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Author Topic: IT Band Syndrome and Foam Rollers  (Read 14885 times)

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oldsoccerplayer

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IT Band Syndrome and Foam Rollers
« on: April 17, 2014, 12:22:08 AM »
I think this site does a good job of explaining IT Band Syndrome,
http://sportsmedicine.about.com/od/kneepainandinjuries/a/IT_Band_Pain.htm


It mentions that one of the symptoms could be knee pain, which I've been experiencing recently. I got there from looking up recommendations for foam rollers here

http://sportsmedicine.about.com/od/flexibilityandstretching/ss/FoamRoller.htm

I know a number of people on this site have used / recommended foam rollers, so I'd appreciate any advice on what variety of roller works best, what exercises to do etc.
You can find their suggestions by going to that second link and clicking Next at the bottom of the page.
Thanks!

BioMet Left Hip Resurfacing, Dr. Gross, 07/2013

chuckm

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Re: IT Band Syndrome and Foam Rollers
« Reply #1 on: April 17, 2014, 12:53:12 PM »
That looks like the exact roller I have. Oldsoccerplayer, rolling the whole leg will be of benefit for sure but the knee pain may not go away from using the roller. It might be related to some of my earlier posts that your new hip is unable to sufficiently rotate internally when you run. It is a subtle thing so it is not obvious to anyone including yourself. When your leg extends backward in the stride the hip needs to not only rotate front to back but also roll in as your pelvis shifts too. If the hip cannot rotate the way it wants to keep your foot facing forward, it will just result in some degree of twisting force on the leg below. The part of your leg that is bothered most by this twisting is the knee.
I had unexplained knee problems that brought me to a local surgeon to aspirate the fluid it was collecting. That was just another of the many bumps in the road to recovery after resurfacing.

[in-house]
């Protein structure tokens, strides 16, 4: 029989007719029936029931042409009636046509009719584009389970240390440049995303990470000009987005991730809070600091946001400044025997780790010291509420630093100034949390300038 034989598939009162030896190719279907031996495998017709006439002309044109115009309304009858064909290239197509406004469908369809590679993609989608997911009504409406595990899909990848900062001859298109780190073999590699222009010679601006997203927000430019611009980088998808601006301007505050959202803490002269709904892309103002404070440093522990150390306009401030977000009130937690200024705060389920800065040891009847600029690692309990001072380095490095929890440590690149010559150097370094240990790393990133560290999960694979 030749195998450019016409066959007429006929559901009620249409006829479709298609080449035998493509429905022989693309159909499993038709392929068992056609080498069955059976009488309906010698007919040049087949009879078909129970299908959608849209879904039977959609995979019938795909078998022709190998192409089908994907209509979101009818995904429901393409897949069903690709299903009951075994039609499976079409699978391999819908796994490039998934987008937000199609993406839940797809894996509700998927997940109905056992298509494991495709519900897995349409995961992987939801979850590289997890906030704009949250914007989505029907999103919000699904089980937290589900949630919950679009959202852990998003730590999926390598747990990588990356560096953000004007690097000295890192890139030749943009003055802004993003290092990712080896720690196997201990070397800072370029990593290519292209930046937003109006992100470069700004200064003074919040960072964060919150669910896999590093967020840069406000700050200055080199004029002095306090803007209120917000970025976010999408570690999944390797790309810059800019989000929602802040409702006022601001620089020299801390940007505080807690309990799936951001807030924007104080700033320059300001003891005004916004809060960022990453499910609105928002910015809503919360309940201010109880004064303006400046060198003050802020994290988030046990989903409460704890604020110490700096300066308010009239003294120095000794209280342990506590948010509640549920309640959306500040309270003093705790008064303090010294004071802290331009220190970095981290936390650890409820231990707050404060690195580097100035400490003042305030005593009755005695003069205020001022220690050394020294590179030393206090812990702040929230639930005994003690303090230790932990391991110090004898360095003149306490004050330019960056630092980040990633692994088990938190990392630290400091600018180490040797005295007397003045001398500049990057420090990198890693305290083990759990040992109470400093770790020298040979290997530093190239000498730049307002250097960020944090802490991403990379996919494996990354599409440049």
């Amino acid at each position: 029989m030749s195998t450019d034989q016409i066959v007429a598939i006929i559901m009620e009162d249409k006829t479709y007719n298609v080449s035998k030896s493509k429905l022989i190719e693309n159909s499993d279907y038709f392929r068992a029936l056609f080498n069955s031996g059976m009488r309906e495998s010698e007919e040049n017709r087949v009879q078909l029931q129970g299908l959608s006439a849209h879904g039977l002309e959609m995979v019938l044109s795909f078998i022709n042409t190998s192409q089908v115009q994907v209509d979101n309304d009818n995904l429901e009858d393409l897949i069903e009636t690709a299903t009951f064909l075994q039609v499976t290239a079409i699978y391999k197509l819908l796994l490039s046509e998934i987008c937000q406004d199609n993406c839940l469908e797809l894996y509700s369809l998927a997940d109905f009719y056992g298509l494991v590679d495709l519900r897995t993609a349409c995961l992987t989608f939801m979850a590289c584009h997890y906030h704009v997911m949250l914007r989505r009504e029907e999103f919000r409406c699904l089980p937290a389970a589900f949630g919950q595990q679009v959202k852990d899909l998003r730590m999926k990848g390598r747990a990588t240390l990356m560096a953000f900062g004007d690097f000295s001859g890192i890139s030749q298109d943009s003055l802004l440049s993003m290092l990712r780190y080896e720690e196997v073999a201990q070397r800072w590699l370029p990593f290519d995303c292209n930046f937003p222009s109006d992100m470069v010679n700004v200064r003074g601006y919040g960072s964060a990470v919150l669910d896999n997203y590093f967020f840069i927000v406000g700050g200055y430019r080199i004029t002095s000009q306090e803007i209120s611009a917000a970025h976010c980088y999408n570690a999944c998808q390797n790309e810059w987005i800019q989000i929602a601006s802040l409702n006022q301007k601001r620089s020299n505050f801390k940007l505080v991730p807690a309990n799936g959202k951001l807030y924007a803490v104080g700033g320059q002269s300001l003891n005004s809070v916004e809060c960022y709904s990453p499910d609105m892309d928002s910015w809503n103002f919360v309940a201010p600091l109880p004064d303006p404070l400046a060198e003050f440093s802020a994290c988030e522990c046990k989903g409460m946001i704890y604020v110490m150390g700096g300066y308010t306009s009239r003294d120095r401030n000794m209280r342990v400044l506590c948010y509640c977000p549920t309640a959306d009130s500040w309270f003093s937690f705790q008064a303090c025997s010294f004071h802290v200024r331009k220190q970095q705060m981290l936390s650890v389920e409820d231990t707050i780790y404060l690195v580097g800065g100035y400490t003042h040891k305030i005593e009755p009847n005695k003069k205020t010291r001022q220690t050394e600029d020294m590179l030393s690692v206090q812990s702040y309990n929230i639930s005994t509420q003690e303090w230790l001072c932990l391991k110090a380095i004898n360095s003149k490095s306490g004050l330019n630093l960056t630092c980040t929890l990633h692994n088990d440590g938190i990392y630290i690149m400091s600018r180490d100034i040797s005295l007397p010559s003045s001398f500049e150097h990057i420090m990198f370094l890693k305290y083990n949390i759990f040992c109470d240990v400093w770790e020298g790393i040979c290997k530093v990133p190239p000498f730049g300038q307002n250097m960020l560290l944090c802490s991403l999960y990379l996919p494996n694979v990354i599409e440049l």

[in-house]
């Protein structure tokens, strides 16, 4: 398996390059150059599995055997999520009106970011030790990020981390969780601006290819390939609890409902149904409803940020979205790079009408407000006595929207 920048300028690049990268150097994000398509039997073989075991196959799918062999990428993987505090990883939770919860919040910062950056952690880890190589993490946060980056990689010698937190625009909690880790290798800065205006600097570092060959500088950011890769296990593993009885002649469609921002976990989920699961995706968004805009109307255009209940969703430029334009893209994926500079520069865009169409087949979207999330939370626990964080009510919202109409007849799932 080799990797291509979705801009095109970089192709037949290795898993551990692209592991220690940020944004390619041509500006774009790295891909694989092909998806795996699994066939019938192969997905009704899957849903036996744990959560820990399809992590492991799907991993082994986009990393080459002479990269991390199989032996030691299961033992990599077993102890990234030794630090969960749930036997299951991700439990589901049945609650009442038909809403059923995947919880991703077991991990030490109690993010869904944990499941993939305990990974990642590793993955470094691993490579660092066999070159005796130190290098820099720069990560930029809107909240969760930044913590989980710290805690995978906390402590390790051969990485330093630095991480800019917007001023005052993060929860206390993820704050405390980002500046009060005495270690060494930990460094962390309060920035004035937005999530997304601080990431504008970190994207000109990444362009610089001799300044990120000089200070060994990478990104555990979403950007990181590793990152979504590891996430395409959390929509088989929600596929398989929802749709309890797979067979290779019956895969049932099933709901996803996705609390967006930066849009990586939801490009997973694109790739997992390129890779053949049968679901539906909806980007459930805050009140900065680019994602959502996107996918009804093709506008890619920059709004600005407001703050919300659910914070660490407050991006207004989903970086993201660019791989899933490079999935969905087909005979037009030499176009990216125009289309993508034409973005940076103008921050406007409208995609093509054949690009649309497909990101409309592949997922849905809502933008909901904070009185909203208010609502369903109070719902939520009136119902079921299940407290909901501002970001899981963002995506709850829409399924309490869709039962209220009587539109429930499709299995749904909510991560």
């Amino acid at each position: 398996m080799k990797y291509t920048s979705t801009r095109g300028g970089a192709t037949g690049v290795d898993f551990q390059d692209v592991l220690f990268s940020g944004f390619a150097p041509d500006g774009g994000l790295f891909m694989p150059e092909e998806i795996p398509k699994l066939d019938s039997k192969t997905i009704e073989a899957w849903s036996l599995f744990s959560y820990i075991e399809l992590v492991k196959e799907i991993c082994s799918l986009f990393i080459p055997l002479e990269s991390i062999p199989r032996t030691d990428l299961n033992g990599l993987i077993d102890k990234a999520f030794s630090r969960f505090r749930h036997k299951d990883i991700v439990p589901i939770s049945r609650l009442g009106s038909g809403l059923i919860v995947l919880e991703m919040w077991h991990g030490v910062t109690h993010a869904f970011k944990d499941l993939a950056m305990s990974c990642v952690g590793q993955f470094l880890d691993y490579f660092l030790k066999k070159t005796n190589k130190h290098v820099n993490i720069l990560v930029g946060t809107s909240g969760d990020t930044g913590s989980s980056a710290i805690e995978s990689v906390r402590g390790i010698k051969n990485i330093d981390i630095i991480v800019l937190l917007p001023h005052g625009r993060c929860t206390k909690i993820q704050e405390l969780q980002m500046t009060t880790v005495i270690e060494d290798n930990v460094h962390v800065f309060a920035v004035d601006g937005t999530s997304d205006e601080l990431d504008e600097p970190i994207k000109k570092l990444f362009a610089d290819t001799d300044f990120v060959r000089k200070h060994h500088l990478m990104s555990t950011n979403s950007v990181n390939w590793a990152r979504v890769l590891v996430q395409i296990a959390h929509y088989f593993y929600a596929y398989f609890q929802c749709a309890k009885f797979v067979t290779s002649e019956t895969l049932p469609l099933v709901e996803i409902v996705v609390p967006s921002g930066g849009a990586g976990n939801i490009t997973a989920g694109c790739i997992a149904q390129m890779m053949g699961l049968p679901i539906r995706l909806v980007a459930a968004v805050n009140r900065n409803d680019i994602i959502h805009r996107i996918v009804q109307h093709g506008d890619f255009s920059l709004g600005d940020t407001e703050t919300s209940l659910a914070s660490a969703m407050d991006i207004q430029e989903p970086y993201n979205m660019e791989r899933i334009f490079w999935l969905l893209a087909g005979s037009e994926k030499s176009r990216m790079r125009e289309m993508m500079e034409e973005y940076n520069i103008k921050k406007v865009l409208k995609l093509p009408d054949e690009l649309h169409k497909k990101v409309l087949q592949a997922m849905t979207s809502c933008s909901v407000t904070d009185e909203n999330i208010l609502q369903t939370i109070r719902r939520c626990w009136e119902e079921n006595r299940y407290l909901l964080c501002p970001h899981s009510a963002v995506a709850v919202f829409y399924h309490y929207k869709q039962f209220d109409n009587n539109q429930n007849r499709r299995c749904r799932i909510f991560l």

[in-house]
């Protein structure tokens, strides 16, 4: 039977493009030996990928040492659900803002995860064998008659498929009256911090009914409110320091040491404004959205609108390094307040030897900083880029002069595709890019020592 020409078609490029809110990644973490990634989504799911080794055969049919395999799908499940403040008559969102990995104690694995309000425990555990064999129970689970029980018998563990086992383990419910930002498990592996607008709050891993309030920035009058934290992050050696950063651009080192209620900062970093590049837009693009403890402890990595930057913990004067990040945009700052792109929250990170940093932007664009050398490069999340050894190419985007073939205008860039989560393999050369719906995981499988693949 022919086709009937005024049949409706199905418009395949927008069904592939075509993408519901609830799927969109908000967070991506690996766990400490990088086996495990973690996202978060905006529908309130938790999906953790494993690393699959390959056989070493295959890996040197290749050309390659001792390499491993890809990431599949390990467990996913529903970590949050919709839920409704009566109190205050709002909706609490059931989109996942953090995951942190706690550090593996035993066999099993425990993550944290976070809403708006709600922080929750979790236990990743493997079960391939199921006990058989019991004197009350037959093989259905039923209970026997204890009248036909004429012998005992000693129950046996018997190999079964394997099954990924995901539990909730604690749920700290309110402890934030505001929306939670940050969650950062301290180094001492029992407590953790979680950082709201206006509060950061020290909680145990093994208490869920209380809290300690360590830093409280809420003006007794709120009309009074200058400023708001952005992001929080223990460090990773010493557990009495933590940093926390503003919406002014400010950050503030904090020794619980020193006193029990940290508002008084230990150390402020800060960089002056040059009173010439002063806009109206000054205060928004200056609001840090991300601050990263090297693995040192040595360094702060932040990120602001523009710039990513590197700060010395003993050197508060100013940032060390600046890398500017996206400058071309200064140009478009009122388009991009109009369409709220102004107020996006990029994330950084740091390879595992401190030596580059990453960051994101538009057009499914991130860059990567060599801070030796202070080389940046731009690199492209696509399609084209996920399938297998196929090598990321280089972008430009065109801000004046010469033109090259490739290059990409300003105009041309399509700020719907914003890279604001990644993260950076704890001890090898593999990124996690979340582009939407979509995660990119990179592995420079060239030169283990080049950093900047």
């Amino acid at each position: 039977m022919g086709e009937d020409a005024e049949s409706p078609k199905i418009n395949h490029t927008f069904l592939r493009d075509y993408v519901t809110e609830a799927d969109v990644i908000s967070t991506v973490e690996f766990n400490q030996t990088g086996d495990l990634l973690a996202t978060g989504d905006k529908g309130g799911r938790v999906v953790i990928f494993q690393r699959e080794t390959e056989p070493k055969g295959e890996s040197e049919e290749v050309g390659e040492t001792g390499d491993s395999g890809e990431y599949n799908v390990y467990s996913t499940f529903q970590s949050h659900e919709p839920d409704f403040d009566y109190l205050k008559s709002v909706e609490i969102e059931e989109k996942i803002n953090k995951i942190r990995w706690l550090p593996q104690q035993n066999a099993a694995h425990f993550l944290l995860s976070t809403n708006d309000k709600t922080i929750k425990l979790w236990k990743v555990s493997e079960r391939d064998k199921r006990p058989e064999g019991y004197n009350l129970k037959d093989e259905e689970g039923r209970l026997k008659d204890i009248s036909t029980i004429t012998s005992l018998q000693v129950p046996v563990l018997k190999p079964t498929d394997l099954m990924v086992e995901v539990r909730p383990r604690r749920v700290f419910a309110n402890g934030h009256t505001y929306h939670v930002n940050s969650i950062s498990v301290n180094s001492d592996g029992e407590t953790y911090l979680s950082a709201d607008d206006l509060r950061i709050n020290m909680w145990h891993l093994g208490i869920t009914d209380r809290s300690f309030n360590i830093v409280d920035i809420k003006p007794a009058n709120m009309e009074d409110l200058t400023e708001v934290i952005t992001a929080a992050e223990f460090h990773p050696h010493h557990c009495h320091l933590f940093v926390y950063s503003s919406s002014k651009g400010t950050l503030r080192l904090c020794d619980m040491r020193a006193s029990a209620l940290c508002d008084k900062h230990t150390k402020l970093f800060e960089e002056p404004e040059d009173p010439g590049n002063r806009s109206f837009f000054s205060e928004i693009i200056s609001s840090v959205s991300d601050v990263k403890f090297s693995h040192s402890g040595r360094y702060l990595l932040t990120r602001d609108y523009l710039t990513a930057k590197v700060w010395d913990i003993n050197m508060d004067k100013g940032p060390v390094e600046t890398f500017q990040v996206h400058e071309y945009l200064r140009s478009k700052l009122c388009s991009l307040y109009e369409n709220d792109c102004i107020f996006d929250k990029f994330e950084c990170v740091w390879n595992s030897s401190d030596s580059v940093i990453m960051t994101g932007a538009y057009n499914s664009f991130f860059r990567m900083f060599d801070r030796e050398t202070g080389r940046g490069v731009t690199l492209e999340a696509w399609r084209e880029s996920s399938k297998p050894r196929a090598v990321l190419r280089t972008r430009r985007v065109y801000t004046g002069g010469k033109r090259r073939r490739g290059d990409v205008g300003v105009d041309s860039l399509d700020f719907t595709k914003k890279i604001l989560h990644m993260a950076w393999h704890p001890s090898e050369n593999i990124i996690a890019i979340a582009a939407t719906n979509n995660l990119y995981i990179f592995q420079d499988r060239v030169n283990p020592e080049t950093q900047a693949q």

Coming up on a year and a half now and the my leg extends back nicely and in line. It is much different than even 6 months ago. The knee is now 100%.

Chuckm

Chuckm
Left BHR 11/30/12
Hospital for Special Surgery
46 years old

China Lady

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Re: IT Band Syndrome and Foam Rollers
« Reply #2 on: April 17, 2014, 02:13:07 PM »
I just followed the second link. I never have seen something like this and now I know what you all mean with foam roller. it looks great and even, when I only could follow the exercises in my mind, I have had the feeling that this can help. I really don't know how to buy something like this here in China. foam is described, as I know, in (now I miss the vocabulary) stiffness, or how far you can press it down, or weight? can you help me to find the parameter?
like a mattress, there must be stores I can find something similar   
..... I will find out

hernanu

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Re: IT Band Syndrome and Foam Rollers
« Reply #3 on: April 17, 2014, 04:19:23 PM »
I've had great luck with my foam roller, works well even now.

I don't know where in China to find them, but mine is a very simple white foam roller. It is available in many stores, etc. Not too complex at all.

Here is one source:

http://www.amazon.com/White-Foam-Roller-18-inch-Round/dp/B00BMSPKJA/ref=sr_1_9?ie=UTF8&qid=1397751240&sr=8-9&keywords=foam+roller

On this site it costs about 15 dollars. There are much fancier (and more expensive ones) but this one worked well for me.

The thing to remember, to avoid becoming discouraged with it, is that the first week or so it will be challenging your muscles / tendons / scar tissue. You will feel it, since it's doing what it's supposed to - loosening the muscles, massaging scar tissue, etc.

Just don't be discouraged and the weeks that follow it will feel much better.
Hernan, LHR 8/24/2010, RHR 11/29/2010 - Cormet, Dr. Snyder

oldsoccerplayer

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Re: IT Band Syndrome and Foam Rollers
« Reply #4 on: April 17, 2014, 04:33:18 PM »
China Lady,
I think "firmness"  is the word you're looking for. This page might help us decide